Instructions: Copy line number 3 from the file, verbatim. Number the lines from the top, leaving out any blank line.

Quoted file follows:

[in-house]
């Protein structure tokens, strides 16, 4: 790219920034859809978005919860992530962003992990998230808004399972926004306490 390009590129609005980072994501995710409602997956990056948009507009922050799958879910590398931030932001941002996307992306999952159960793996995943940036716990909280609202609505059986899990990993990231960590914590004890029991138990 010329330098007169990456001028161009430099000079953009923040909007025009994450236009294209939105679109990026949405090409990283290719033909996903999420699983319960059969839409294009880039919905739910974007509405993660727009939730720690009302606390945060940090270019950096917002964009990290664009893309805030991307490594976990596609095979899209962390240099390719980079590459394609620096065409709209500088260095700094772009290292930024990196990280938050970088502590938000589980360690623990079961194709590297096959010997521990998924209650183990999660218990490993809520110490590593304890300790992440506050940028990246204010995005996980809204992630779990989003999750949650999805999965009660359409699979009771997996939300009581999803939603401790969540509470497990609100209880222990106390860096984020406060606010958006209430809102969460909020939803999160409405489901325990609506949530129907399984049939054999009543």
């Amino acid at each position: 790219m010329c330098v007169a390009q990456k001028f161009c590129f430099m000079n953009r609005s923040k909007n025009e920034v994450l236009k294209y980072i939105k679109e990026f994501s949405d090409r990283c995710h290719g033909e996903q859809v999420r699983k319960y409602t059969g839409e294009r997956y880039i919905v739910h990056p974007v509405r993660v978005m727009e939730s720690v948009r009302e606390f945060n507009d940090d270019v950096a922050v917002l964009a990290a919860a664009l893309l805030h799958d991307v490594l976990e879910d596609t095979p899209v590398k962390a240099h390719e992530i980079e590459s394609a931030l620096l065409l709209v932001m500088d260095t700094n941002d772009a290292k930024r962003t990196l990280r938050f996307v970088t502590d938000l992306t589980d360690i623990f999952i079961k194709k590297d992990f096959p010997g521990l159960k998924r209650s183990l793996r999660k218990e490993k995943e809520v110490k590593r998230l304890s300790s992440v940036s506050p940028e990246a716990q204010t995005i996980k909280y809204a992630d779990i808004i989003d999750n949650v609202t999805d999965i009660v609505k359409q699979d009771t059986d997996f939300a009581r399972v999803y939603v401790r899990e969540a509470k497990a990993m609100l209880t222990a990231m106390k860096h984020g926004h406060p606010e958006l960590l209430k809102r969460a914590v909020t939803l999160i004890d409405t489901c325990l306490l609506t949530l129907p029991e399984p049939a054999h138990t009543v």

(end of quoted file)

């Amino acid at each position: 790219m010329c330098v007169a390009q990456k001028f161009c590129f430099m000079n953009r609005s923040k909007n025009e920034v994450l236009k294209y980072i939105k679109e990026f994501s949405d090409r990283c995710h290719g033909e996903q859809v999420r699983k319960y409602t059969g839409e294009r997956y880039i919905v739910h990056p974007v509405r993660v978005m727009e939730s720690v948009r009302e606390f945060n507009d940090d270019v950096a922050v917002l964009a990290a919860a664009l893309l805030h799958d991307v490594l976990e879910d596609t095979p899209v590398k962390a240099h390719e992530i980079e590459s394609a931030l620096l065409l709209v932001m500088d260095t700094n941002d772009a290292k930024r962003t990196l990280r938050f996307v970088t502590d938000l992306t589980d360690i623990f999952i079961k194709k590297d992990f096959p010997g521990l159960k998924r209650s183990l793996r999660k218990e490993k995943e809520v110490k590593r998230l304890s300790s992440v940036s506050p940028e990246a716990q204010t995005i996980k909280y809204a992630d779990i808004i989003d999750n949650v609202t999805d999965i009660v609505k359409q699979d009771t059986d997996f939300a009581r399972v999803y939603v401790r899990e969540a509470k497990a990993m609100l209880t222990a990231m106390k860096h984020g926004h406060p606010e958006l960590l209430k809102r969460a914590v909020t939803l999160i004890d409405t489901c325990l306490l609506t949530l129907p029991e399984p049939a054999h138990t009543v």